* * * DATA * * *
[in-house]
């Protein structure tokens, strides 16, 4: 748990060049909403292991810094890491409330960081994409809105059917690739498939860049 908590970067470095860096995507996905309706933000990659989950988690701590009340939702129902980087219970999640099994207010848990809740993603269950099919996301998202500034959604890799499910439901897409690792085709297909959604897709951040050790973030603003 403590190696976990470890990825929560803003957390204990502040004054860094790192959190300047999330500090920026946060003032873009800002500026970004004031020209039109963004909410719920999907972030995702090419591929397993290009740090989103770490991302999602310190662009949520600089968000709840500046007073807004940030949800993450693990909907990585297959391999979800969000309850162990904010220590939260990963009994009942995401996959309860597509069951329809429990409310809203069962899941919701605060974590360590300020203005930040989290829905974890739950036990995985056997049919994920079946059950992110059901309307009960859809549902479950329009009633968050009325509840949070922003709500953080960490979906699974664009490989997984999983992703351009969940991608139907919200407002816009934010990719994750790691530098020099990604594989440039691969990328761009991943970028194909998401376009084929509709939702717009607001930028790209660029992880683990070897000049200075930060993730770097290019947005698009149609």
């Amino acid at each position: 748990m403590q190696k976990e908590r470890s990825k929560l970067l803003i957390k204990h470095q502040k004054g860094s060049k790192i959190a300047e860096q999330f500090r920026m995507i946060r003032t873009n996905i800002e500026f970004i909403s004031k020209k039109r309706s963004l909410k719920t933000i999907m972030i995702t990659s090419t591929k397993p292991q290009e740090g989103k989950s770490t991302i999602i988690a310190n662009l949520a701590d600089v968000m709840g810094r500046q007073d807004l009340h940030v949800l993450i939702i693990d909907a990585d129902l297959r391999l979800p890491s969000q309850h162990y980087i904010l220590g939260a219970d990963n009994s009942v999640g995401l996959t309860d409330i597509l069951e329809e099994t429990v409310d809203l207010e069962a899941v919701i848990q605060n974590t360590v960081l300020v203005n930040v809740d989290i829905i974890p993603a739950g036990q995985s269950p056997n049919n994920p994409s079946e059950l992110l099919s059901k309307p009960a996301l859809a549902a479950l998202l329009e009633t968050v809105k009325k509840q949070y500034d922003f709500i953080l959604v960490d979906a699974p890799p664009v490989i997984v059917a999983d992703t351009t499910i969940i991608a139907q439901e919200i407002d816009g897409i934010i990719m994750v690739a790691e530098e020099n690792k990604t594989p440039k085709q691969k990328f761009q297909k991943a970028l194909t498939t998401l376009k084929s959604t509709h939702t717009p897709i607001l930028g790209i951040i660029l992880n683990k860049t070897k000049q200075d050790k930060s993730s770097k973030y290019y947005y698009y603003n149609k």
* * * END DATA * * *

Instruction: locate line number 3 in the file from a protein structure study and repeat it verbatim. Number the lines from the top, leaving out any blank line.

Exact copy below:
């Amino acid at each position: 748990m403590q190696k976990e908590r470890s990825k929560l970067l803003i957390k204990h470095q502040k004054g860094s060049k790192i959190a300047e860096q999330f500090r920026m995507i946060r003032t873009n996905i800002e500026f970004i909403s004031k020209k039109r309706s963004l909410k719920t933000i999907m972030i995702t990659s090419t591929k397993p292991q290009e740090g989103k989950s770490t991302i999602i988690a310190n662009l949520a701590d600089v968000m709840g810094r500046q007073d807004l009340h940030v949800l993450i939702i693990d909907a990585d129902l297959r391999l979800p890491s969000q309850h162990y980087i904010l220590g939260a219970d990963n009994s009942v999640g995401l996959t309860d409330i597509l069951e329809e099994t429990v409310d809203l207010e069962a899941v919701i848990q605060n974590t360590v960081l300020v203005n930040v809740d989290i829905i974890p993603a739950g036990q995985s269950p056997n049919n994920p994409s079946e059950l992110l099919s059901k309307p009960a996301l859809a549902a479950l998202l329009e009633t968050v809105k009325k509840q949070y500034d922003f709500i953080l959604v960490d979906a699974p890799p664009v490989i997984v059917a999983d992703t351009t499910i969940i991608a139907q439901e919200i407002d816009g897409i934010i990719m994750v690739a790691e530098e020099n690792k990604t594989p440039k085709q691969k990328f761009q297909k991943a970028l194909t498939t998401l376009k084929s959604t509709h939702t717009p897709i607001l930028g790209i951040i660029l992880n683990k860049t070897k000049q200075d050790k930060s993730s770097k973030y290019y947005y698009y603003n149609k």